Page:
The cyber attack known variously as WannaCry and WannaCrypt0r 2.0 has led to warnings that up to 70 percent of India’s ATM network could be its next victim.
As ATMs in China are confirmed as being infiltrated by hackers the phenomenon continues to spread. The underlying Windows vulnerability at the root of the issue is a major problem for less secure infrastructure.
For India, it has become known that 70 percent of ATMs still run Windows XP, a 16-year-old operating system for which Microsoft has not released security updates since 2012.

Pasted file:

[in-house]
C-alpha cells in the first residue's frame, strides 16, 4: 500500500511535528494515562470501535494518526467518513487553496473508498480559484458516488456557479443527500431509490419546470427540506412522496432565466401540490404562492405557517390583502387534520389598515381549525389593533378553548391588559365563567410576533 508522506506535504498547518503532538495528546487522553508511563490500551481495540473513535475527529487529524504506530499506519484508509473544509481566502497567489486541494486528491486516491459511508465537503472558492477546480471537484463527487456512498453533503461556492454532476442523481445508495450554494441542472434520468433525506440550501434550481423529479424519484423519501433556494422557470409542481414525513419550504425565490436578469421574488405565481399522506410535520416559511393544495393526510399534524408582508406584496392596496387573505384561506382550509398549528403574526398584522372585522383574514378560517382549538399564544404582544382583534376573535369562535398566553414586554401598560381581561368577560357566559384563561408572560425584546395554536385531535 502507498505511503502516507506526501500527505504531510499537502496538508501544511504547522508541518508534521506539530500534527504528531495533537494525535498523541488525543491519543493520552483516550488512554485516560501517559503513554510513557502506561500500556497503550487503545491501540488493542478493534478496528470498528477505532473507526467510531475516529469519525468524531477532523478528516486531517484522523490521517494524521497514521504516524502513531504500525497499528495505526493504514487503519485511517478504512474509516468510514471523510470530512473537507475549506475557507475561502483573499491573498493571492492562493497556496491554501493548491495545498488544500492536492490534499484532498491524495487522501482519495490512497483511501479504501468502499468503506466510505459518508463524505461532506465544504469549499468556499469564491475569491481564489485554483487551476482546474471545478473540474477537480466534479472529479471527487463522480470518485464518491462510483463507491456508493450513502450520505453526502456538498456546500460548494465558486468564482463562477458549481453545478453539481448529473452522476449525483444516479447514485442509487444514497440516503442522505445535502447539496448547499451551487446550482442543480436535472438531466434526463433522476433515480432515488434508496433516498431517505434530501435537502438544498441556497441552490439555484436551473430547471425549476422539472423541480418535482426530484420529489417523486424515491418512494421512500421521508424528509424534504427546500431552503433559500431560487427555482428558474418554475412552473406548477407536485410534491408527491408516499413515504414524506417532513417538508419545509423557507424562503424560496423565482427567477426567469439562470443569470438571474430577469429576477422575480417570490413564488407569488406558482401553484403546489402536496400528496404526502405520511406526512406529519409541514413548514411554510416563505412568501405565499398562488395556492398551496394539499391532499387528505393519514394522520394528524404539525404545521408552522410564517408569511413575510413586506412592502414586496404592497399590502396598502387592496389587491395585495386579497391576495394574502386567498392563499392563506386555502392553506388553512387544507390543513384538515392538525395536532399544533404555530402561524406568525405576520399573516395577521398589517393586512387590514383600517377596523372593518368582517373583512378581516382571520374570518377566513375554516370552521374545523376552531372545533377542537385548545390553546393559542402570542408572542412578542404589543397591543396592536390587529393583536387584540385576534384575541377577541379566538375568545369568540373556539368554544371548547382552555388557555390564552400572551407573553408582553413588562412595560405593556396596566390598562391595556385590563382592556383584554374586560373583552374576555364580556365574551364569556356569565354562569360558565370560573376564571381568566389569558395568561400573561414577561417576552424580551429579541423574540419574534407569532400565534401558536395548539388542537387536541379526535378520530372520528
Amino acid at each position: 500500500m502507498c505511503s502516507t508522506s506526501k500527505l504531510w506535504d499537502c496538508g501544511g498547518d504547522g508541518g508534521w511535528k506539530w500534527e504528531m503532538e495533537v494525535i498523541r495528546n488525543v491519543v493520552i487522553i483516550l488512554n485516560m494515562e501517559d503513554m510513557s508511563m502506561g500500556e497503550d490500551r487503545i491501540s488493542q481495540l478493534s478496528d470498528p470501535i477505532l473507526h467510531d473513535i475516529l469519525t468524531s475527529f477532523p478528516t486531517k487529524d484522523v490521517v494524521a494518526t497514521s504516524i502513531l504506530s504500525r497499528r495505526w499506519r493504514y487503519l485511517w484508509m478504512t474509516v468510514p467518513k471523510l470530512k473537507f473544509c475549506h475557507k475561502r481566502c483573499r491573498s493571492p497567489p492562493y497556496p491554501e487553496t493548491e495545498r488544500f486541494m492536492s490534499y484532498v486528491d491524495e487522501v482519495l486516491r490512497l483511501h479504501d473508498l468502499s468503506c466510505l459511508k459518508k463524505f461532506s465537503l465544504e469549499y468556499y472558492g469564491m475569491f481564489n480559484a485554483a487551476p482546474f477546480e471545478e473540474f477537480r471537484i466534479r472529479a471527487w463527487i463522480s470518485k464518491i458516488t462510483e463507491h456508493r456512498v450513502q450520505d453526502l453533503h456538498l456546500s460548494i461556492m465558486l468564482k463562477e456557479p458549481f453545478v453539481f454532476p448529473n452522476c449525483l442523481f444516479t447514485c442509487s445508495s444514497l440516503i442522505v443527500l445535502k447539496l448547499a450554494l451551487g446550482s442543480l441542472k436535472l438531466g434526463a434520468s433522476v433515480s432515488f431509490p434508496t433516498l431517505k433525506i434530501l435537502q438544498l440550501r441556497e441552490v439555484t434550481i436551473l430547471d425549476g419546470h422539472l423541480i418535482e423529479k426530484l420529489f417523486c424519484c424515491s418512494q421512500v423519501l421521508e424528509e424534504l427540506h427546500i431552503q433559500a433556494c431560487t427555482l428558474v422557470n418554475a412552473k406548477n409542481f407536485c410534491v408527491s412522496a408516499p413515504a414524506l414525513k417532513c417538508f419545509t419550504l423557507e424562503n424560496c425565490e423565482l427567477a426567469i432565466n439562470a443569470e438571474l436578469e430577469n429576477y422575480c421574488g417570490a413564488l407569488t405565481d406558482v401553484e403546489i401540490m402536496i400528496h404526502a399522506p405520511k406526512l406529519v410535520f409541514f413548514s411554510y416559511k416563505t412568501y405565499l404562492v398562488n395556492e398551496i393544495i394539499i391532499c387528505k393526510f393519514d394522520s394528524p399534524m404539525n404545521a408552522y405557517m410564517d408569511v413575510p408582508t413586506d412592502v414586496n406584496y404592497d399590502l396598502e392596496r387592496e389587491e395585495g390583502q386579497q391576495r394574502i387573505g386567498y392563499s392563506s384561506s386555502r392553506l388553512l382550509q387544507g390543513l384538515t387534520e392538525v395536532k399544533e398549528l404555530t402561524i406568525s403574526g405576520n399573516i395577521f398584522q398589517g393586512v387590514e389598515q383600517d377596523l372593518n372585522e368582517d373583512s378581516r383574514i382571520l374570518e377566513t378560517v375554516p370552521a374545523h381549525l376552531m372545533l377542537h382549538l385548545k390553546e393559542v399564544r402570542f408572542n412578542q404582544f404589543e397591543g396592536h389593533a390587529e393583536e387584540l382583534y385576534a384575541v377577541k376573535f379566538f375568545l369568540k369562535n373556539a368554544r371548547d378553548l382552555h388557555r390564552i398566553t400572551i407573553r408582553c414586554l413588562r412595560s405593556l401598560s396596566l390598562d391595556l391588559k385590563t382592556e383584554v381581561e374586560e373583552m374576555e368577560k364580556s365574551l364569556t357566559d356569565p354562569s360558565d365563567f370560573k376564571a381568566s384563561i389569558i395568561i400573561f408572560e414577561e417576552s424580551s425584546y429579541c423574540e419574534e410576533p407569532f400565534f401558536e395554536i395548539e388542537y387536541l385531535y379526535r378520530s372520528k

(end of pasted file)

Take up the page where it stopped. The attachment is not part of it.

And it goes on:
"We have seen a big focus on ATM attacks in the Asia-Pacific (APAC) region, including India," local news resource First Post quotes US-based cybersecurity company FireEye as saying.
“ATMs in underdeveloped countries are particularly vulnerable as those countries still have old ATM software and are running Windows XP. This makes them the perfect target for an easier score.”
XP has been at the heart of WannaCry’s damage in the UK, as many computers used in the country’s health provider the NHS still run the operating system.
ATMs are already a sore topic for Indian consumers meanwhile since November’s demonetization having become a hotspot for the cash shortages plaguing the nation.
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